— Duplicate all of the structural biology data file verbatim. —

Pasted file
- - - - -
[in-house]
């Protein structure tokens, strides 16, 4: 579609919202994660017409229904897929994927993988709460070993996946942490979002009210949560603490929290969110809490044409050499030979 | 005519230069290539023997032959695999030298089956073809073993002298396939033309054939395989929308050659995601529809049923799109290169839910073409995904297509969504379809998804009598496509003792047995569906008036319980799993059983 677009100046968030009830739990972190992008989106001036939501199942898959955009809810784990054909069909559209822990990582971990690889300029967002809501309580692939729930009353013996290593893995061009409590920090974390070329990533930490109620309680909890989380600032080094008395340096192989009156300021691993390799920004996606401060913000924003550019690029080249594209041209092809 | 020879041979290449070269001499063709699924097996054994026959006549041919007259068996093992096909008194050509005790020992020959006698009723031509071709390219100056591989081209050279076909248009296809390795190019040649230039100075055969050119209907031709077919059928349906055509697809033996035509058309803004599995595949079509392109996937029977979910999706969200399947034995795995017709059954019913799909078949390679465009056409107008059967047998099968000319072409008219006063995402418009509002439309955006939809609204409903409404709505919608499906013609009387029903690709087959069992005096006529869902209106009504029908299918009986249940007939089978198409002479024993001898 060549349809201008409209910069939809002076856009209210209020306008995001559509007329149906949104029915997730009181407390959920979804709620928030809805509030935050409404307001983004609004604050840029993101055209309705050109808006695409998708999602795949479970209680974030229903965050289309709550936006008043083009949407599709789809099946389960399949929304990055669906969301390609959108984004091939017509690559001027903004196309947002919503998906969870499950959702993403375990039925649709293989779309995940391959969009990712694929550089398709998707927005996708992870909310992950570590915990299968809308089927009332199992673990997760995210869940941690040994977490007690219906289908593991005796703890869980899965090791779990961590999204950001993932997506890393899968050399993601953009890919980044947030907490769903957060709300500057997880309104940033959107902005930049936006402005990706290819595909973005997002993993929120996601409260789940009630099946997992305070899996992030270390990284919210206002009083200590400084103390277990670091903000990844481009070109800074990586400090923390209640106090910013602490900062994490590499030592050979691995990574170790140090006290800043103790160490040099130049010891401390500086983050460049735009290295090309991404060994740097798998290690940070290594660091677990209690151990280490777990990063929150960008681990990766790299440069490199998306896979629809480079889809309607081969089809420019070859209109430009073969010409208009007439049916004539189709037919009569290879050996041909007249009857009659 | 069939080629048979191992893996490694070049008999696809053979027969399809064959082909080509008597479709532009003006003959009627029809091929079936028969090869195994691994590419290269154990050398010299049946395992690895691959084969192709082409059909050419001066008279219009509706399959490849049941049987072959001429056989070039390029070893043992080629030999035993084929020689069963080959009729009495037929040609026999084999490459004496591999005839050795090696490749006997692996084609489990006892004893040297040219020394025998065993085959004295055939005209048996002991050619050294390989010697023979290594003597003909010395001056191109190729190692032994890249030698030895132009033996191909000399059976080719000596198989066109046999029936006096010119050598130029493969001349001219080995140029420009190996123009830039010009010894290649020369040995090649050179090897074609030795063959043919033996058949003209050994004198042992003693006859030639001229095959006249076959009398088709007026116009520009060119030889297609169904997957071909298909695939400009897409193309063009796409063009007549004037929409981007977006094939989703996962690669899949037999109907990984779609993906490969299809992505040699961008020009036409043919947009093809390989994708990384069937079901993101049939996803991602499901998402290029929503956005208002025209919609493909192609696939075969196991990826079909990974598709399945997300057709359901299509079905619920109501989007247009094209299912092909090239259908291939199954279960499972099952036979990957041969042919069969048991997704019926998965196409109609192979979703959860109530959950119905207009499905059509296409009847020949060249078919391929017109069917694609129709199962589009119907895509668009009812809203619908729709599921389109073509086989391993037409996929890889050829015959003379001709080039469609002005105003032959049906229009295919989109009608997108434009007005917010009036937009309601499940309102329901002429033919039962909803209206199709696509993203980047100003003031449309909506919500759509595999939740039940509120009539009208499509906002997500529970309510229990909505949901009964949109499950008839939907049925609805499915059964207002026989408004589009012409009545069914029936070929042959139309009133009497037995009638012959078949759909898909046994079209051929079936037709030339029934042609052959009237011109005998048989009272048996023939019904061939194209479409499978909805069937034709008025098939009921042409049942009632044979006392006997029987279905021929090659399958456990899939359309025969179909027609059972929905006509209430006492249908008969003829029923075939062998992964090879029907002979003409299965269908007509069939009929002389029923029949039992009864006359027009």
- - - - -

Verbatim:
[in-house]
């Protein structure tokens, strides 16, 4: 579609919202994660017409229904897929994927993988709460070993996946942490979002009210949560603490929290969110809490044409050499030979 | 005519230069290539023997032959695999030298089956073809073993002298396939033309054939395989929308050659995601529809049923799109290169839910073409995904297509969504379809998804009598496509003792047995569906008036319980799993059983 677009100046968030009830739990972190992008989106001036939501199942898959955009809810784990054909069909559209822990990582971990690889300029967002809501309580692939729930009353013996290593893995061009409590920090974390070329990533930490109620309680909890989380600032080094008395340096192989009156300021691993390799920004996606401060913000924003550019690029080249594209041209092809 | 020879041979290449070269001499063709699924097996054994026959006549041919007259068996093992096909008194050509005790020992020959006698009723031509071709390219100056591989081209050279076909248009296809390795190019040649230039100075055969050119209907031709077919059928349906055509697809033996035509058309803004599995595949079509392109996937029977979910999706969200399947034995795995017709059954019913799909078949390679465009056409107008059967047998099968000319072409008219006063995402418009509002439309955006939809609204409903409404709505919608499906013609009387029903690709087959069992005096006529869902209106009504029908299918009986249940007939089978198409002479024993001898 060549349809201008409209910069939809002076856009209210209020306008995001559509007329149906949104029915997730009181407390959920979804709620928030809805509030935050409404307001983004609004604050840029993101055209309705050109808006695409998708999602795949479970209680974030229903965050289309709550936006008043083009949407599709789809099946389960399949929304990055669906969301390609959108984004091939017509690559001027903004196309947002919503998906969870499950959702993403375990039925649709293989779309995940391959969009990712694929550089398709998707927005996708992870909310992950570590915990299968809308089927009332199992673990997760995210869940941690040994977490007690219906289908593991005796703890869980899965090791779990961590999204950001993932997506890393899968050399993601953009890919980044947030907490769903957060709300500057997880309104940033959107902005930049936006402005990706290819595909973005997002993993929120996601409260789940009630099946997992305070899996992030270390990284919210206002009083200590400084103390277990670091903000990844481009070109800074990586400090923390209640106090910013602490900062994490590499030592050979691995990574170790140090006290800043103790160490040099130049010891401390500086983050460049735009290295090309991404060994740097798998290690940070290594660091677990209690151990280490777990990063929150960008681990990766790299440069490199998306896979629809480079889809309607081969089809420019070859209109430009073969010409208009007439049916004539189709037919009569290879050996041909007249009857009659 | 069939080629048979191992893996490694070049008999696809053979027969399809064959082909080509008597479709532009003006003959009627029809091929079936028969090869195994691994590419290269154990050398010299049946395992690895691959084969192709082409059909050419001066008279219009509706399959490849049941049987072959001429056989070039390029070893043992080629030999035993084929020689069963080959009729009495037929040609026999084999490459004496591999005839050795090696490749006997692996084609489990006892004893040297040219020394025998065993085959004295055939005209048996002991050619050294390989010697023979290594003597003909010395001056191109190729190692032994890249030698030895132009033996191909000399059976080719000596198989066109046999029936006096010119050598130029493969001349001219080995140029420009190996123009830039010009010894290649020369040995090649050179090897074609030795063959043919033996058949003209050994004198042992003693006859030639001229095959006249076959009398088709007026116009520009060119030889297609169904997957071909298909695939400009897409193309063009796409063009007549004037929409981007977006094939989703996962690669899949037999109907990984779609993906490969299809992505040699961008020009036409043919947009093809390989994708990384069937079901993101049939996803991602499901998402290029929503956005208002025209919609493909192609696939075969196991990826079909990974598709399945997300057709359901299509079905619920109501989007247009094209299912092909090239259908291939199954279960499972099952036979990957041969042919069969048991997704019926998965196409109609192979979703959860109530959950119905207009499905059509296409009847020949060249078919391929017109069917694609129709199962589009119907895509668009009812809203619908729709599921389109073509086989391993037409996929890889050829015959003379001709080039469609002005105003032959049906229009295919989109009608997108434009007005917010009036937009309601499940309102329901002429033919039962909803209206199709696509993203980047100003003031449309909506919500759509595999939740039940509120009539009208499509906002997500529970309510229990909505949901009964949109499950008839939907049925609805499915059964207002026989408004589009012409009545069914029936070929042959139309009133009497037995009638012959078949759909898909046994079209051929079936037709030339029934042609052959009237011109005998048989009272048996023939019904061939194209479409499978909805069937034709008025098939009921042409049942009632044979006392006997029987279905021929090659399958456990899939359309025969179909027609059972929905006509209430006492249908008969003829029923075939062998992964090879029907002979003409299965269908007509069939009929002389029923029949039992009864006359027009």